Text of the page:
Jakarta (ANTARA) - Repatriation for Indonesian women and children associated with foreign terrorist groups, or Foreign Terrorist Fighters (FTF), is met with pros and cons regarding legal aspects, deradicalization, and political will.

"Until now, there have been mixed responses regarding the repatriation of FTF-associated women and children," forensic psychologist Zora A. Sukardi stated in a discussion regarding "Repatriation to Handle FTF-Associated Women and Children" held by the School of Strategic and Global Studies of University of Indonesia (SKSG UI) in Jakarta on Tuesday.

According to data from the National Counter Terrorism Agency (BNPT), there are about 300 Indonesians, 181 women, and 145 children in camps in East Syria.

"The question is, do we want to repatriate them or leave them? The con is that they are considered viruses. What are the effects of returning a person, who has been exposed to a war zone? Domestically, our Pancasila education is not even optimized enough. On the pro side, we cannot let a person become displaced and stateless," she remarked.

In Sukardi’s opinion, the debates are about the status of women and children, whether they are perpetrators or victims. So far, everyone agrees that children have been identified as victims.

However, she said, not everyone agrees that women are considered victims because they have the agency to say no.

So far, Sukardi said, civil organizations for anti-terrorism are optimistic that they have the capacity to accept, accommodate, and empower FTF-associated women and children.

If it is decided to repatriate these women and children, a mechanism to assess risks must be prepared as well as conducting rehabilitation, deradicalization, and preparing shelters, she elaborated.

Head of SKSG UI Terrorism Studies Muhammad Syauqillah said that the vulnerability faced by Indonesian FTFs is the flow of funds from Indonesia to those in Syria.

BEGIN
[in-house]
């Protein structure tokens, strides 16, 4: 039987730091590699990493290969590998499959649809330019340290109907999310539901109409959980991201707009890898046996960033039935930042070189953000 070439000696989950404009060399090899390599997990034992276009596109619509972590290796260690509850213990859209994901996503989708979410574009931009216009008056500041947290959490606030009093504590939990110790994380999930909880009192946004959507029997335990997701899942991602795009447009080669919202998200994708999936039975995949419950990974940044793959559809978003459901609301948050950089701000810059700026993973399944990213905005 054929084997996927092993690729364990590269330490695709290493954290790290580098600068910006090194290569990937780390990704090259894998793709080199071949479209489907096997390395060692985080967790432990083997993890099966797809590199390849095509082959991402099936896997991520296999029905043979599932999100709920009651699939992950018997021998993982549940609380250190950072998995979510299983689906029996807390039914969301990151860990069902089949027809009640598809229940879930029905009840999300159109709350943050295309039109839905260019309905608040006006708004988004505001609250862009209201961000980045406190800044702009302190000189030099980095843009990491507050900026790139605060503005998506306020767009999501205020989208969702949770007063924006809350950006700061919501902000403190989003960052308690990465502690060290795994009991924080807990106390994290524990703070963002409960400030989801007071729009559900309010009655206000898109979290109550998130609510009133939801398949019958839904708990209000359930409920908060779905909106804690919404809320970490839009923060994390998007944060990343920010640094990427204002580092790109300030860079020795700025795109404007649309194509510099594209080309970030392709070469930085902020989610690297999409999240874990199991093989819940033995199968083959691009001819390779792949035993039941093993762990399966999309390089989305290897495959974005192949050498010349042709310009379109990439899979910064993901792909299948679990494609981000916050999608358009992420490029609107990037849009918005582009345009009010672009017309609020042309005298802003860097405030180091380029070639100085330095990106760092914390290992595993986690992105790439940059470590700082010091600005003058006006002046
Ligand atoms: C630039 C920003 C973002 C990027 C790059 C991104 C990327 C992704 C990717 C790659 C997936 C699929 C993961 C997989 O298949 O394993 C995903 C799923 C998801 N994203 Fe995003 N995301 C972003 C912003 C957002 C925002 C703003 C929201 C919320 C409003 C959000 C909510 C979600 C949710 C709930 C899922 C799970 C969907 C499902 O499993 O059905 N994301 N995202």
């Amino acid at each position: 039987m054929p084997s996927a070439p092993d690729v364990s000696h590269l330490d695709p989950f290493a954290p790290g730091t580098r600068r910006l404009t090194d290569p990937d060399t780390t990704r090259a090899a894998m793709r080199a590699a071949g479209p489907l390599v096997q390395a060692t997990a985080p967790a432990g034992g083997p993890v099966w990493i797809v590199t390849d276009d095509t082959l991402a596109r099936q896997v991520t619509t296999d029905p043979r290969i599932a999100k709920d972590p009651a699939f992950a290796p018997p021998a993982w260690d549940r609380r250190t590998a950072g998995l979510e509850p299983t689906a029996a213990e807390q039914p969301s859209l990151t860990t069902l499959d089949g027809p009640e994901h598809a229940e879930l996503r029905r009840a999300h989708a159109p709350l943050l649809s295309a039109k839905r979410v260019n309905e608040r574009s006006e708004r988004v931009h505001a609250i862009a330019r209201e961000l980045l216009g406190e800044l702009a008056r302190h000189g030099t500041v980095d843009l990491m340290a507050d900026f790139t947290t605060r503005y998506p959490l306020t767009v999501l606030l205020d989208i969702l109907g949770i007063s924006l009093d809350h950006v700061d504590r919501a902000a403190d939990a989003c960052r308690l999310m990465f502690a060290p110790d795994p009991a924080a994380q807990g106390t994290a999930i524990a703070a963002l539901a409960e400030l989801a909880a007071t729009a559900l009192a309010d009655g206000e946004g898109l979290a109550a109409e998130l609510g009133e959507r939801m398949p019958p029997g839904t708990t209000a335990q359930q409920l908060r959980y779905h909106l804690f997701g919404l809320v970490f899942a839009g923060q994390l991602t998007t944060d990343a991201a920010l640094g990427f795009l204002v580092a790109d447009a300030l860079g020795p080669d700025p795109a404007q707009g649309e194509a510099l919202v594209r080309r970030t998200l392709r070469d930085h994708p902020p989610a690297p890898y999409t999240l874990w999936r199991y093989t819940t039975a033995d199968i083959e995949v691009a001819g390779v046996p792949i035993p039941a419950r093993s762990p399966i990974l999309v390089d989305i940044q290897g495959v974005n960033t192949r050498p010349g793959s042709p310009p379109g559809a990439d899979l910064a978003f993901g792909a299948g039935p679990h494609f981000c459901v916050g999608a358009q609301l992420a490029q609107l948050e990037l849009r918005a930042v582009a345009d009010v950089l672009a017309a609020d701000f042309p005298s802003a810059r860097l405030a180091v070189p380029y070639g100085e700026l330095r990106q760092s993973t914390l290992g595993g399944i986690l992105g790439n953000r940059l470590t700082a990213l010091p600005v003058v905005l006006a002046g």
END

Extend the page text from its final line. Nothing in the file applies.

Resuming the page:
Syauqillah also stated that until now, a traditional route still existed on the border of Turkey and Syria that allowed FTFs to enter and leave the country. It offers an opportunity for those looking to return to Indonesia, if they have the money.

"What mitigation will the Indonesian Government implement regarding women, children, and adults? If the government cannot decide on it now, at least do an assessment," Syauqillah remarked.

Meanwhile, Head of the FTF BNPT Task Force Didik Novi Rahmanto drew attention to several issues regarding the repatriation of FTF-associated women and children.

From the legal side, they are breaking the law according to Law Number 5 of 2018 on the Eradication of Criminal Acts of Terrorism, as they are associated with terrorism.

"When they are repatriated and legally processed in Indonesia, law enforcement needs strong evidence. From a political aspect, opposing parties argue that their departure overseas is of their own will. Thus, they do not need to be repatriated because there are no reasons for it," Rahmanto remarked.

However, according to the Decree of Coordinating Minister for Political, Legal, and Security Affairs Number 90 of 2023 about the Safety and Countermeasures for Overseas Indonesian Task Force, the FTF Task Force can prepare itself if one day, the government decides to repatriate FTF-associated women and children as a result of international pressure for Indonesia to conduct repatriation.

On the occasion, President Advisory Council member Sri Yunanto stated that further studies are needed to determine the advantages and disadvantages of repatriation.

One of the disadvantages is a sanction from the international community for Indonesia, so it needs to be explained thoroughly for the government’s consideration, he stated.

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Translator: Hendri S, Azis Kurmala
Editor: Rahmad Nasution
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